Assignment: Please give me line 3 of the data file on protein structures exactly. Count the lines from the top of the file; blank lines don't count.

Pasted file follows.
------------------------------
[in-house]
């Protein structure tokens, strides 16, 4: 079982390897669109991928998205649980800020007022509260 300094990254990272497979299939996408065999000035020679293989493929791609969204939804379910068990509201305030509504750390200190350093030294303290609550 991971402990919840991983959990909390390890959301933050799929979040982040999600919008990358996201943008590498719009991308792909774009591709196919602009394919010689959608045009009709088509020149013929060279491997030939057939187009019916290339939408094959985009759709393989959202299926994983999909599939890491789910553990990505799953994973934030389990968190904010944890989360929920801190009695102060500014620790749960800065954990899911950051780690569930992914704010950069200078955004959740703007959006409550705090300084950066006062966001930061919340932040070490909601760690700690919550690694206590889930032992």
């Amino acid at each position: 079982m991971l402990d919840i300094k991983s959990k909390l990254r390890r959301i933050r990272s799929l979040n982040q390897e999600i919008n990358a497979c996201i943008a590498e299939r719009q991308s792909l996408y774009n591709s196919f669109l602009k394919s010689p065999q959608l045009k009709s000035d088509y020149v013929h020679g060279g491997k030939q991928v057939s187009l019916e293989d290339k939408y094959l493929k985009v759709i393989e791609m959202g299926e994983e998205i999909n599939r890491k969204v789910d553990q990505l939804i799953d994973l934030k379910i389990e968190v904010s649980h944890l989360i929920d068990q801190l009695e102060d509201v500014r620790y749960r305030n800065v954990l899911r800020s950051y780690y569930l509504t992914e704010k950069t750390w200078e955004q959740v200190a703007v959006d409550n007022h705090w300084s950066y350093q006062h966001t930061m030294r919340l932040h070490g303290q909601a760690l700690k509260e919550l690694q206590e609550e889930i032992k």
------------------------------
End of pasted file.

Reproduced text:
């Amino acid at each position: 079982m991971l402990d919840i300094k991983s959990k909390l990254r390890r959301i933050r990272s799929l979040n982040q390897e999600i919008n990358a497979c996201i943008a590498e299939r719009q991308s792909l996408y774009n591709s196919f669109l602009k394919s010689p065999q959608l045009k009709s000035d088509y020149v013929h020679g060279g491997k030939q991928v057939s187009l019916e293989d290339k939408y094959l493929k985009v759709i393989e791609m959202g299926e994983e998205i999909n599939r890491k969204v789910d553990q990505l939804i799953d994973l934030k379910i389990e968190v904010s649980h944890l989360i929920d068990q801190l009695e102060d509201v500014r620790y749960r305030n800065v954990l899911r800020s950051y780690y569930l509504t992914e704010k950069t750390w200078e955004q959740v200190a703007v959006d409550n007022h705090w300084s950066y350093q006062h966001t930061m030294r919340l932040h070490g303290q909601a760690l700690k509260e919550l690694q206590e609550e889930i032992k």